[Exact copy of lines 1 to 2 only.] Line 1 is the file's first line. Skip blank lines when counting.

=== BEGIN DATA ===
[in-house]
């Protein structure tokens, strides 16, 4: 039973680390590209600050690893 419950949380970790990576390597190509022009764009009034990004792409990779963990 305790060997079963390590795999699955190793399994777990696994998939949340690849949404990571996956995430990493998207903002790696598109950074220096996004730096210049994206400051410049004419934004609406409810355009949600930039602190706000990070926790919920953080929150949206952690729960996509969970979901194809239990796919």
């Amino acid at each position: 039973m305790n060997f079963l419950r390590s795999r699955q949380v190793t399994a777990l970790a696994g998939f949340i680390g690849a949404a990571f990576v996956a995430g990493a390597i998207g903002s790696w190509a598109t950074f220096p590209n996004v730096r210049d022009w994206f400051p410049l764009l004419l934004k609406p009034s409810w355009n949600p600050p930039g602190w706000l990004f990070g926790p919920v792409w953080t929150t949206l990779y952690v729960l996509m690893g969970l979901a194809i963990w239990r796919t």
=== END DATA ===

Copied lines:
[in-house]
């Protein structure tokens, strides 16, 4: 039973680390590209600050690893 419950949380970790990576390597190509022009764009009034990004792409990779963990 305790060997079963390590795999699955190793399994777990696994998939949340690849949404990571996956995430990493998207903002790696598109950074220096996004730096210049994206400051410049004419934004609406409810355009949600930039602190706000990070926790919920953080929150949206952690729960996509969970979901194809239990796919």